The current flap over breast-cancer screening illustrates the utter folly of the government-expert model for health care.
Recently the U.S. Preventive Services Task Force issued new guidelines for women getting mammograms to screen for breast cancer. It recommended that regular screenings not start till the age of 50.
Unfortunately, the government has been running a PR campaign for decades advising women to seek regular mammograms from the age of 40. Naturally the breast cancer activists are all in a tizzy, and now the White House has gotten into the act trying to damp down the firestorm. Reports Fox News:
The White House went on defense Wednesday about new government findings that advise against routine mammograms for women under 50, saying the guidelines are merely a recommendation and that the U.S. Preventive Services Task Force that produced the report out this week has "no power" to deny health care coverage.
Well, no. Of course not. No power. Not today. But this is just another outbreak of the "death panel" syndrome. Of course this is just an advisory from a government task force. But you can easily put two and two together and predict that down the road, when ObamaCare is desperately trying to reduce health care costs, that it will start to make the findings of advisory panels mandatory, and that the "boob panel" will decide when and where women can get mammograms.
This is not rocket science. It issues from the very concept of rational government by experts. You set up a bureaucratic program based on rational, scientific findings. You implement the rules uniformly, nationwide.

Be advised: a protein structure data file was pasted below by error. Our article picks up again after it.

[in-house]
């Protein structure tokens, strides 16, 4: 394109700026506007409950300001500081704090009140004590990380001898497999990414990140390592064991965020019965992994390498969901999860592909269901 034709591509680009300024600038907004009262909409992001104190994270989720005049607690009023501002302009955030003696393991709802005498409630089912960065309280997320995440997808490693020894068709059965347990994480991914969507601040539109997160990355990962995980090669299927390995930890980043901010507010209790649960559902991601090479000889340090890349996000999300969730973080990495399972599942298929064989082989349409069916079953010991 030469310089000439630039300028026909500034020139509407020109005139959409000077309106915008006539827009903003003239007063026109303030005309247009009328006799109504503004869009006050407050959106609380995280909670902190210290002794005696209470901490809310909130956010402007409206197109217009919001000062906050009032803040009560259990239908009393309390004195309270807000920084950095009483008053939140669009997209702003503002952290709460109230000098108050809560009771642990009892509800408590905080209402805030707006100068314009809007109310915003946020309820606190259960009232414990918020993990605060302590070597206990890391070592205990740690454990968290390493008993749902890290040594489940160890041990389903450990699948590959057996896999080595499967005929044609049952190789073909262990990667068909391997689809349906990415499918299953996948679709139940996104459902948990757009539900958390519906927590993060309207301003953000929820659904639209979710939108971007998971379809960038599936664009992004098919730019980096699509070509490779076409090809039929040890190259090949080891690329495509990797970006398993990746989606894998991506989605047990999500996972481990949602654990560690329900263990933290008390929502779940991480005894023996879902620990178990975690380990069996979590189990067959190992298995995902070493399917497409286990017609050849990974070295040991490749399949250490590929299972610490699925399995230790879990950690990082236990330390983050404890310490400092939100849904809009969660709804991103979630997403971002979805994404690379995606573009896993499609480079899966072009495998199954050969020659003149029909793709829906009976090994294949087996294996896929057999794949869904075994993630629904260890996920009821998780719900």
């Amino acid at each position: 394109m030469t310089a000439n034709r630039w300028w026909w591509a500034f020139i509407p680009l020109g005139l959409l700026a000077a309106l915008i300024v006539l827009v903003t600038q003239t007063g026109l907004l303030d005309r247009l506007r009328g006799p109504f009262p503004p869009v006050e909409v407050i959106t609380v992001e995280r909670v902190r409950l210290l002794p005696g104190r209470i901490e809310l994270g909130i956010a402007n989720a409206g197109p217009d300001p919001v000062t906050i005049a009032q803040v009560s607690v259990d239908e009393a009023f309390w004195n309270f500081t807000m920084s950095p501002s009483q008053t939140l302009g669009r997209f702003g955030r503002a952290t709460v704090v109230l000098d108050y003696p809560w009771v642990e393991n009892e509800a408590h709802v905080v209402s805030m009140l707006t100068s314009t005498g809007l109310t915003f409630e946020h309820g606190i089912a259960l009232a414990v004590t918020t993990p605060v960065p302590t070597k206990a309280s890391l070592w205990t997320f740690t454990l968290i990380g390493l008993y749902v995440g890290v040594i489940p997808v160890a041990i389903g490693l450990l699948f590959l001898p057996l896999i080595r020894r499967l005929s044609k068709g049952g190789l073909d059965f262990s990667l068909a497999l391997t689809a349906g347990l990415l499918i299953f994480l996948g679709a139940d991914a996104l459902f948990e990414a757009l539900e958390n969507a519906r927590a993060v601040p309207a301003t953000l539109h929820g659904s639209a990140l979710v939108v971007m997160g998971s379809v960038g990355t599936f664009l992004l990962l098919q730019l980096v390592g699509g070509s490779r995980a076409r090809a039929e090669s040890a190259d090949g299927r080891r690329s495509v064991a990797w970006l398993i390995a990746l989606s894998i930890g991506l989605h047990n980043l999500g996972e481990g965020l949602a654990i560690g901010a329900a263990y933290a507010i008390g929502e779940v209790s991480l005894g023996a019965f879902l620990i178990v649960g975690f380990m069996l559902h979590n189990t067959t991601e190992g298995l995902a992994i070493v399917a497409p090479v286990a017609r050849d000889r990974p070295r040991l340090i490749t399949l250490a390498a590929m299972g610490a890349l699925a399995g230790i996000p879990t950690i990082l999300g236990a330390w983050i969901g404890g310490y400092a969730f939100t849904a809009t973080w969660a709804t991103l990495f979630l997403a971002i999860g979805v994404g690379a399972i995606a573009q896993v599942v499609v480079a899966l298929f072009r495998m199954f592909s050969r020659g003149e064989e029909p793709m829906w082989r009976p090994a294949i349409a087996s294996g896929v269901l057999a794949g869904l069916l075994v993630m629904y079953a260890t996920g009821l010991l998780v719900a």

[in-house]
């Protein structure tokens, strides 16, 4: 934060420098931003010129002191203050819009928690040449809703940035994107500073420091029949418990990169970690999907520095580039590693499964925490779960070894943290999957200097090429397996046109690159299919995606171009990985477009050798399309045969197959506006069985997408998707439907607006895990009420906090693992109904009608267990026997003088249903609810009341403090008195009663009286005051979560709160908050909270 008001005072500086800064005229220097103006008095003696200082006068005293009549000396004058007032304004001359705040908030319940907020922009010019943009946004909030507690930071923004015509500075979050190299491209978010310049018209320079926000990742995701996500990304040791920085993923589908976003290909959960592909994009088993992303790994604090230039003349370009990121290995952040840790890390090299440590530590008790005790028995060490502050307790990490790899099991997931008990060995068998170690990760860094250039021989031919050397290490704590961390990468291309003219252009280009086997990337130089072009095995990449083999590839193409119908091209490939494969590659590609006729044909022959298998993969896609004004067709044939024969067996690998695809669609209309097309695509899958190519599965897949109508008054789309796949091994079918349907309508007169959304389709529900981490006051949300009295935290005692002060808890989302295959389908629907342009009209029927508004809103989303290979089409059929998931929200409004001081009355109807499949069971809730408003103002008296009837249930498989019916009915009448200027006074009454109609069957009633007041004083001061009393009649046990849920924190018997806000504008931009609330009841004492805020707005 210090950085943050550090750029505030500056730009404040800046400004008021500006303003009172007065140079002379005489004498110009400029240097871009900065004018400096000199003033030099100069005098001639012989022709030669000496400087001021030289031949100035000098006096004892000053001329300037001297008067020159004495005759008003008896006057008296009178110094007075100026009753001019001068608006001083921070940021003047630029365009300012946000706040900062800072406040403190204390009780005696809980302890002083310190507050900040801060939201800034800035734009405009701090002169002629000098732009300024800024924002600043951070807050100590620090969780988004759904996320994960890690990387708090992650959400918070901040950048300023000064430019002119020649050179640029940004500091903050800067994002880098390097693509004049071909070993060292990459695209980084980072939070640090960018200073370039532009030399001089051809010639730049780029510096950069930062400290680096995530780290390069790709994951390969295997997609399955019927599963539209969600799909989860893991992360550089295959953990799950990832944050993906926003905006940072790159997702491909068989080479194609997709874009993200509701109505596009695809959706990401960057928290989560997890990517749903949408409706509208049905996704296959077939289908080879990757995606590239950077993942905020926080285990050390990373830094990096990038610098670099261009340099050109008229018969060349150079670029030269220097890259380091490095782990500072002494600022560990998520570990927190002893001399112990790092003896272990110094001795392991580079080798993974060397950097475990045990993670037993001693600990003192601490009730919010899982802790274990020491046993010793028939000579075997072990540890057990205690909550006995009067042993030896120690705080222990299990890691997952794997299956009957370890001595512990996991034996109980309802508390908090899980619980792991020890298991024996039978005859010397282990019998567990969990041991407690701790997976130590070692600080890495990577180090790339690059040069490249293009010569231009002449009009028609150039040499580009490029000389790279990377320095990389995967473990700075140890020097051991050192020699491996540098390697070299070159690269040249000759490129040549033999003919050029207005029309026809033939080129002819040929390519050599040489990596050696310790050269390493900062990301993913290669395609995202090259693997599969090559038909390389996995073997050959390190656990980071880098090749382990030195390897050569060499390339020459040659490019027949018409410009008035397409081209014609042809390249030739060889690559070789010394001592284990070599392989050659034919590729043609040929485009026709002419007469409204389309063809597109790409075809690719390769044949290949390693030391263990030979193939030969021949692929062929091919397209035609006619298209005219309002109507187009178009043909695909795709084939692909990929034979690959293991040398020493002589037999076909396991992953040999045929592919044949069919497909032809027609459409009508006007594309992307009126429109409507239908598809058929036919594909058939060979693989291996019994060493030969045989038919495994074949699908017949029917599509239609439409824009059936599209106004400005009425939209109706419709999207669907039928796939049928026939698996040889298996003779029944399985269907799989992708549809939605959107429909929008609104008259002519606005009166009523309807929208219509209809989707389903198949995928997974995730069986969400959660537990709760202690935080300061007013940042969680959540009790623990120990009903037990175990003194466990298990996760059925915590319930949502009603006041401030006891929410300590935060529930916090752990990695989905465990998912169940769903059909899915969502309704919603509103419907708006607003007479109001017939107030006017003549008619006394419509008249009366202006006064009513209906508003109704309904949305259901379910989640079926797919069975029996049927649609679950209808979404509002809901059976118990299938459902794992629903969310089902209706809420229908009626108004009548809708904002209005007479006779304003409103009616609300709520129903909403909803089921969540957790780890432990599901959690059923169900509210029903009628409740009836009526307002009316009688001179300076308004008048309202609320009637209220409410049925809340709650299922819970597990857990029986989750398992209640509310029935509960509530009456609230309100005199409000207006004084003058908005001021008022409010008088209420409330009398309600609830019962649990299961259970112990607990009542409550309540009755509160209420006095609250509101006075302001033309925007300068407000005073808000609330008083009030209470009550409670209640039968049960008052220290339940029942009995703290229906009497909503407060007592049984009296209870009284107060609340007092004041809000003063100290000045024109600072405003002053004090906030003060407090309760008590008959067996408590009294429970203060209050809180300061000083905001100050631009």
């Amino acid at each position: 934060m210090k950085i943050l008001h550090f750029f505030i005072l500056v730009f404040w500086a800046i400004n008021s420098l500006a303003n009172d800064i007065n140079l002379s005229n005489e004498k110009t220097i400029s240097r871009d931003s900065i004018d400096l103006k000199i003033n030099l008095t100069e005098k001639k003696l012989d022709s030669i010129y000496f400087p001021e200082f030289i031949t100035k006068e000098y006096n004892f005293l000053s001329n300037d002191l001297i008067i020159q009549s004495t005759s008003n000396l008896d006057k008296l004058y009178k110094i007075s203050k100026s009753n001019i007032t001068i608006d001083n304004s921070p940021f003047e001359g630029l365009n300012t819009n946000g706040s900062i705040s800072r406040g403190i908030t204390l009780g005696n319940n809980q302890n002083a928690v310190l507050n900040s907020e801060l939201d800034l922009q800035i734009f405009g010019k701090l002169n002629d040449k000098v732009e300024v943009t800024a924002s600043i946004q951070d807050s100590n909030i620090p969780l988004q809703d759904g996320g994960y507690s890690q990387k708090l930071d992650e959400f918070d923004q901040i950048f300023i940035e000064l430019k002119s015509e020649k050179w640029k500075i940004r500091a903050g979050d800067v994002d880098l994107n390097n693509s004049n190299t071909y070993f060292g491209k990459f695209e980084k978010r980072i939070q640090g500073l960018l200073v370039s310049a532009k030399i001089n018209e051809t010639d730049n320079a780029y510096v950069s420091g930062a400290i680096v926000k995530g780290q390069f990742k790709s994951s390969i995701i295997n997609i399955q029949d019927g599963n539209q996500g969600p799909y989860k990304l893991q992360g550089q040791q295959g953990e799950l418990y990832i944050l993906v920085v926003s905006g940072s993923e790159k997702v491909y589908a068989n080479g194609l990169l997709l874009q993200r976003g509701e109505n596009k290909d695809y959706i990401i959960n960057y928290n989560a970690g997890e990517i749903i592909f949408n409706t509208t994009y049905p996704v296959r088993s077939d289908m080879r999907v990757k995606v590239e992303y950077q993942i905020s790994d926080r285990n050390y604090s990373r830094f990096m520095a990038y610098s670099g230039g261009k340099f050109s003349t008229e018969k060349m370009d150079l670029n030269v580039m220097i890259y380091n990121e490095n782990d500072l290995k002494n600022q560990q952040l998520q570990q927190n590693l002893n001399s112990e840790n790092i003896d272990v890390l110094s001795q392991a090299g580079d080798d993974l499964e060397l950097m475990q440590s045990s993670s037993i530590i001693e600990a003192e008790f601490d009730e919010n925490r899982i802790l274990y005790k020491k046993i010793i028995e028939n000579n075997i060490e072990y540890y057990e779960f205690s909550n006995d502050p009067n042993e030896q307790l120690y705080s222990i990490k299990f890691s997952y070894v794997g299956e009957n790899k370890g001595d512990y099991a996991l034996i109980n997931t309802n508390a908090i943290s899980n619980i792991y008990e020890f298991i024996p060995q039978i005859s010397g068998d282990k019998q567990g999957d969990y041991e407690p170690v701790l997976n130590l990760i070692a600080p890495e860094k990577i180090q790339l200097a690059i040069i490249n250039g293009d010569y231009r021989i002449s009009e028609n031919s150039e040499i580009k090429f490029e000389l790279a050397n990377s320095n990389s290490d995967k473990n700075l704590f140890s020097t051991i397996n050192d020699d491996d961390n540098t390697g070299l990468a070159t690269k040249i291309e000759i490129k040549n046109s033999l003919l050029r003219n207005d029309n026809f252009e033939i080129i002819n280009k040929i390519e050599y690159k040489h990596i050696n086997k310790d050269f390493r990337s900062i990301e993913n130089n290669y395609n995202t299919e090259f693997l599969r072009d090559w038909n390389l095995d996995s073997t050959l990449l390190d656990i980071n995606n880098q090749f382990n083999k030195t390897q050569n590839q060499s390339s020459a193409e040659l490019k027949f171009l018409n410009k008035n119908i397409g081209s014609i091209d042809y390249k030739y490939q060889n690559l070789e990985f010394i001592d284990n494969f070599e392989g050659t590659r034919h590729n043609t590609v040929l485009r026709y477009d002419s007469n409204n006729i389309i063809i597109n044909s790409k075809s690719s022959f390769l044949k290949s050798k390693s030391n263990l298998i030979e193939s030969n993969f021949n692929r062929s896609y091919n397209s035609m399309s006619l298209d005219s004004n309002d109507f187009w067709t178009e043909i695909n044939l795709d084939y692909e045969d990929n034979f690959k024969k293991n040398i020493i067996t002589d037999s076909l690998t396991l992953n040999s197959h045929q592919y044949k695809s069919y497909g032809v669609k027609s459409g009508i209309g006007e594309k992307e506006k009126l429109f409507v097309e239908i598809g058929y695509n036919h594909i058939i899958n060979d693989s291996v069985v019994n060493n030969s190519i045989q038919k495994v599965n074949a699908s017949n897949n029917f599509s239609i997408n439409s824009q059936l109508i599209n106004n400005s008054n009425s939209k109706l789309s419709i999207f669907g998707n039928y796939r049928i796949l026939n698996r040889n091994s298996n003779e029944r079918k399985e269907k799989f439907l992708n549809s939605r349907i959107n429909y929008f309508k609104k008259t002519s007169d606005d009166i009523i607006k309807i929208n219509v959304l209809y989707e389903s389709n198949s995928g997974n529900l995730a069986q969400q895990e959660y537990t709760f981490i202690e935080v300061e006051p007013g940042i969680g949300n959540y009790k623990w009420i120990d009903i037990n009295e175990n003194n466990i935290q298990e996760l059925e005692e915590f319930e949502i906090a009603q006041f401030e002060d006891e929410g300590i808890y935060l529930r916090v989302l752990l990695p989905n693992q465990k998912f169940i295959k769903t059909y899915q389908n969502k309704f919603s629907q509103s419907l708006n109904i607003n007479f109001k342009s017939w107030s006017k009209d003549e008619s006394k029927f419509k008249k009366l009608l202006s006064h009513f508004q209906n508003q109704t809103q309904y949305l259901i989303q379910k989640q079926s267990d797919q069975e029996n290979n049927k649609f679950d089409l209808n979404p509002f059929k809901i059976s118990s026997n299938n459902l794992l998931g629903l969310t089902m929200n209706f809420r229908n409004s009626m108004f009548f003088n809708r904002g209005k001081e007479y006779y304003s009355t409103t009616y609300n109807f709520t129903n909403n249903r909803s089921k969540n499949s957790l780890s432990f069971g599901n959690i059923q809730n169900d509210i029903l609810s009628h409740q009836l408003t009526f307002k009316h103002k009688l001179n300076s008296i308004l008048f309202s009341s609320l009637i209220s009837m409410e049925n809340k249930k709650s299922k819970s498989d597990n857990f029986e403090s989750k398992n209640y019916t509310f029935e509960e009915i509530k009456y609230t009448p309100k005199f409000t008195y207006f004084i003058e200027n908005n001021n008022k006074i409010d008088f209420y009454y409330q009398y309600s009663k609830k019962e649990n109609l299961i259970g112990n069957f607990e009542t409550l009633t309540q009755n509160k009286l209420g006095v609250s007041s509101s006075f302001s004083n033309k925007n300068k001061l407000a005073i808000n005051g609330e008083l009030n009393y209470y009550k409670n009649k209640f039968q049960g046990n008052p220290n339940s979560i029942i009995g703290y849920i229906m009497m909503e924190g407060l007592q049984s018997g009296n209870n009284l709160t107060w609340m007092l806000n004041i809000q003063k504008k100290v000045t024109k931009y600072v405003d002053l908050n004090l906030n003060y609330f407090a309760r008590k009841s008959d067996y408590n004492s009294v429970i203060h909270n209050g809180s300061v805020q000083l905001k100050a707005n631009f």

The problem here is with the whole concept of government health care. In a world of freedom women pay for most of their health care at the point of delivery. Women that believe themselves to be at risk of breast cancer based on family history or other causes pay to get regular mammograms. They discuss the risks with their doctors and they understand that there are risks associated with regular X-rays. No problem here, unless you can't afford a regular mammogram. In that case, you are dependent on the kindness of strangers.
But in the liberal government model, mammograms are a "benefit," paid for by the government-mandated health plan. Whether you like it or not, mammograms are included in the standard benefit package mandated by various government advisory panels. Or they are excluded by order of one of the government expert advisory panels. Now everyone is dependent on the kindness of strangers.
Only trouble that politicians and activists and experts are not kind. They have other interests: power, notoriety, fame, science. To them, any one woman worried about a strange lump in her breast is roadkill, unless she can be used as a helpless victim, a prop in a media report on New Hope for Cancer Sufferers. Even then she is roadkill.
So the solution is not to have dozens of advisory panels mandating this and that. The solution is to have a free and prosperous citizenry that can afford to pay for their own preventative care, if that is important to them, or not, if it is not.
This is important. You can spend you money on cancer screening, or maybe you want to spend it on better schooling for your child. Either way, you are taking a risk. Maybe you should spend the money on screening. Maybe the special enrichment program you send your kid to turns on a lightbulb and changes a life.
It's not a very hard concept to visualize. Not unless you mind is clouded by the idea that government experts make all these decisions: who should have breast examinations and where; which kids have enrichment programs and how.
The concept is called freedom.